Unions Help Build Bridge Between Home and School
Parents and caregivers are truly our students’ first teachers – and school districts across the country are finding that getting parents more involved in their local schools can have a significant, lasting effect on student achievement. The National Education Association and its affiliates have been leading the effort to enhance parent and community engagement at priority schools, with an eye toward closing achievement gaps and improving student outcomes.
In May, NEA affiliates in Nebraska and Wisconsin gathered parents, teachers, community members and elected leaders for day-long summits to discuss the importance of family engagement in education. A similar summit, sponsored by NEA and the Tennessee Education Association, was held in April.
The Nebraska event, held outside of Omaha, was hosted by the Nebraska State Education Association in partnership with NEA and 22 Nebraska organizations.
Research shows that engaging families and communities as partners with schools positively contributes to children’s academic success, according to summit keynoter Dr. Karen Mapp, Director of Education Policy and Management at the Harvard Graduate School of Education.
“We all have a major stake in student and school success,” said Jess Wolf, NSEA president. “Students are far more likely to stay in school if their families keep encouraging them and demonstrating interest in what they are doing and accomplishing in school.”
“I’ve never missed a parent-teacher conference for our son,” Nebraska Gov. Dave Heineman told summit attendees. “It sends a powerful message. So, I plan to attend parent-teacher conferences across the state this fall. Tell me when you plan to have them, and I will be there. If I can make time as governor to be there, then I’m hoping you can.”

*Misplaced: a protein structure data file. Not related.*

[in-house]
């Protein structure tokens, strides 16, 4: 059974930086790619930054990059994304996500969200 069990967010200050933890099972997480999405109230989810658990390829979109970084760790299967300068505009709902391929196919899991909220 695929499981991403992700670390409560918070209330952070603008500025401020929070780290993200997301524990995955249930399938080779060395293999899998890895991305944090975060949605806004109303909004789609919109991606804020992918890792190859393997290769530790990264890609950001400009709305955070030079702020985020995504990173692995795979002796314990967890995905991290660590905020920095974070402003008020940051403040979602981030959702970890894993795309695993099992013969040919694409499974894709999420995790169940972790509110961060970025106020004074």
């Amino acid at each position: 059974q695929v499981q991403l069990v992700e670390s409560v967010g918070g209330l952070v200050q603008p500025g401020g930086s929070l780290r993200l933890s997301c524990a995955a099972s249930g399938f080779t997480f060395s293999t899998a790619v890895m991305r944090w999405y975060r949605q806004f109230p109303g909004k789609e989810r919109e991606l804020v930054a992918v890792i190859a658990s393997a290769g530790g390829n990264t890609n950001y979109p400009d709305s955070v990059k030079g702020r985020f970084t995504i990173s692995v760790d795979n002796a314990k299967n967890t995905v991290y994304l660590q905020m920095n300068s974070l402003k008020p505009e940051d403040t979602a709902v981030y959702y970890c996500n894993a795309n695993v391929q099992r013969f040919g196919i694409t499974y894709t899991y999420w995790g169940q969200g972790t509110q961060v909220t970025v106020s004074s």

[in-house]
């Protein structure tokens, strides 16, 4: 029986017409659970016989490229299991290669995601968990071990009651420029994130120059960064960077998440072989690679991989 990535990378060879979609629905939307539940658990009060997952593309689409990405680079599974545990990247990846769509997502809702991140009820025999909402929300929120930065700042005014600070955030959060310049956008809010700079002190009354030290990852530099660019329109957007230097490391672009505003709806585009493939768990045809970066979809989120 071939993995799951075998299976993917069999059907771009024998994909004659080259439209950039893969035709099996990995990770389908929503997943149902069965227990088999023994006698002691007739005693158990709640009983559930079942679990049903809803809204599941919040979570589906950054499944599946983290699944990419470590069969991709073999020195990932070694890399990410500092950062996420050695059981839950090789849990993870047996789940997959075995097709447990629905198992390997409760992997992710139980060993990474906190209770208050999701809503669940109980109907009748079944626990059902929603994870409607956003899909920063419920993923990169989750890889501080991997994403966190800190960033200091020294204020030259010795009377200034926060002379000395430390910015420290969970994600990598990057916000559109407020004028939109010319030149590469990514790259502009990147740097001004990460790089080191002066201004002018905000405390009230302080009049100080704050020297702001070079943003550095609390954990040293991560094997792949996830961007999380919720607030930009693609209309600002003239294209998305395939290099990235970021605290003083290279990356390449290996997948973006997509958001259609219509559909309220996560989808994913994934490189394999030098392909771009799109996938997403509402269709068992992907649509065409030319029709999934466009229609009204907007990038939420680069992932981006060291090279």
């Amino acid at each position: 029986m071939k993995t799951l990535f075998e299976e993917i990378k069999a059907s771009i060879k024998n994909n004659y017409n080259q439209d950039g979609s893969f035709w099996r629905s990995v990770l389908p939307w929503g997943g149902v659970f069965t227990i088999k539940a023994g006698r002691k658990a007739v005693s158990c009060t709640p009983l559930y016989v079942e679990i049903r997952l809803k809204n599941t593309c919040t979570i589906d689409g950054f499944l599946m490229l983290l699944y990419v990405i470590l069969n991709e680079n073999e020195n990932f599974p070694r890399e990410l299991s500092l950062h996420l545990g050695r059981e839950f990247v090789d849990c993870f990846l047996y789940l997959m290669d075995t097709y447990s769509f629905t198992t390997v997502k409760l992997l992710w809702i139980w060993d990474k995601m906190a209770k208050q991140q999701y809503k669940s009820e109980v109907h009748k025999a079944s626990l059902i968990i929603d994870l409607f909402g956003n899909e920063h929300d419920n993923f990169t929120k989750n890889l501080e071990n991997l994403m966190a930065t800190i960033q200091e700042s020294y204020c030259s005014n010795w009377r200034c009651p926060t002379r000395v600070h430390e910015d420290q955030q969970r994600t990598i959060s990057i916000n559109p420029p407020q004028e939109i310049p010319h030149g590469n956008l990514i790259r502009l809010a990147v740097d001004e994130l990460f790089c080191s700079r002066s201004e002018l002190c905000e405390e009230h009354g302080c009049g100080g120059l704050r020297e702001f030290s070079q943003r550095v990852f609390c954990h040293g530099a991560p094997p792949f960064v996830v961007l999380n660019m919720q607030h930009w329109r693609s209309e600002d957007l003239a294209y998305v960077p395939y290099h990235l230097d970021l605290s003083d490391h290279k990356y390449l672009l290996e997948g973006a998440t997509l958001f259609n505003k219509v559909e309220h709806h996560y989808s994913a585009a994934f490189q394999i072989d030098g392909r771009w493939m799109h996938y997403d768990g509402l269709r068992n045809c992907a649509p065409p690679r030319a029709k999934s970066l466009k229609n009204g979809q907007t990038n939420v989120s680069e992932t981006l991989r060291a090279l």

The Wisconsin summit, held in Pewaukee, WI, drew more than 160 attendees and was sponsored by the Wisconsin Education Association Council, NEA, the Office of Governor Jim Doyle, and the Wisconsin Department of Public Instruction, in partnership with 24 additional Wisconsin organizations.
“Wisconsin’s great schools are a result of a long history of strong family and community engagement,” said Mary Bell, WEAC president. “But with new challenges facing our state and increasing challenges facing our families and our schools, talking together about how we focus on our children and their success is even more important than ever.”
“This summit couldn’t have come at a better or more critical time,” said Gov. Doyle. “We have worked hard to meet the educational needs of our students. You can’t say to a second grader, ‘I’m sorry, come back in a couple of years and we’ll see what we can do.’”
During both summits, discussions focused on which policies, practices and actions are needed to increase the engagement of various types of families in supporting student learning. Groups discussed strategies for assessing levels of parental engagement, communicating with parents about opportunities to become involved at school, and training teachers, administrators and staff on how to effectively engage parents.
Parental and community engagement are key goals for NEA Priority Schools Campaign, a multi-year effort to bring permanent transformation and improvement to America’s lower-performing priority schools.